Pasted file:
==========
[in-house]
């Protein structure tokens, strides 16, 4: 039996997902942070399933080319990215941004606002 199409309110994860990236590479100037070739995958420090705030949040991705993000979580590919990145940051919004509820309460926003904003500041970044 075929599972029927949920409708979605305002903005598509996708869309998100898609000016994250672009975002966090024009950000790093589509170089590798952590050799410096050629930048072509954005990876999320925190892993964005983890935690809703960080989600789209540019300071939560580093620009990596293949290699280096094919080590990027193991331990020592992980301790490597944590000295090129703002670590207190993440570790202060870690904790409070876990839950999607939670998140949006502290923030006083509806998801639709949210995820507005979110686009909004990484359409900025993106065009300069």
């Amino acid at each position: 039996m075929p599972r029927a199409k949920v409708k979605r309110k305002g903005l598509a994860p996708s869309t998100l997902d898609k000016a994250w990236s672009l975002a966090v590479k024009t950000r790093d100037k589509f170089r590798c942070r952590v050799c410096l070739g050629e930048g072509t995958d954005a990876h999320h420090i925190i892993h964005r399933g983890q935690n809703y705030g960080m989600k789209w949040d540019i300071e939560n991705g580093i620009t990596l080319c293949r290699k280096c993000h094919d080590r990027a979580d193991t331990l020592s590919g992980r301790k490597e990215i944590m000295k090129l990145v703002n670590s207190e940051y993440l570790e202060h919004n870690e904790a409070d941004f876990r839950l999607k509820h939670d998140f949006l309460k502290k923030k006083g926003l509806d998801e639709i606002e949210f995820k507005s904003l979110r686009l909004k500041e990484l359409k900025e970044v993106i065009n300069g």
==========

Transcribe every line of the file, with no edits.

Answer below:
[in-house]
């Protein structure tokens, strides 16, 4: 039996997902942070399933080319990215941004606002 199409309110994860990236590479100037070739995958420090705030949040991705993000979580590919990145940051919004509820309460926003904003500041970044 075929599972029927949920409708979605305002903005598509996708869309998100898609000016994250672009975002966090024009950000790093589509170089590798952590050799410096050629930048072509954005990876999320925190892993964005983890935690809703960080989600789209540019300071939560580093620009990596293949290699280096094919080590990027193991331990020592992980301790490597944590000295090129703002670590207190993440570790202060870690904790409070876990839950999607939670998140949006502290923030006083509806998801639709949210995820507005979110686009909004990484359409900025993106065009300069």
């Amino acid at each position: 039996m075929p599972r029927a199409k949920v409708k979605r309110k305002g903005l598509a994860p996708s869309t998100l997902d898609k000016a994250w990236s672009l975002a966090v590479k024009t950000r790093d100037k589509f170089r590798c942070r952590v050799c410096l070739g050629e930048g072509t995958d954005a990876h999320h420090i925190i892993h964005r399933g983890q935690n809703y705030g960080m989600k789209w949040d540019i300071e939560n991705g580093i620009t990596l080319c293949r290699k280096c993000h094919d080590r990027a979580d193991t331990l020592s590919g992980r301790k490597e990215i944590m000295k090129l990145v703002n670590s207190e940051y993440l570790e202060h919004n870690e904790a409070d941004f876990r839950l999607k509820h939670d998140f949006l309460k502290k923030k006083g926003l509806d998801e639709i606002e949210f995820k507005s904003l979110r686009l909004k500041e990484l359409k900025e970044v993106i065009n300069g």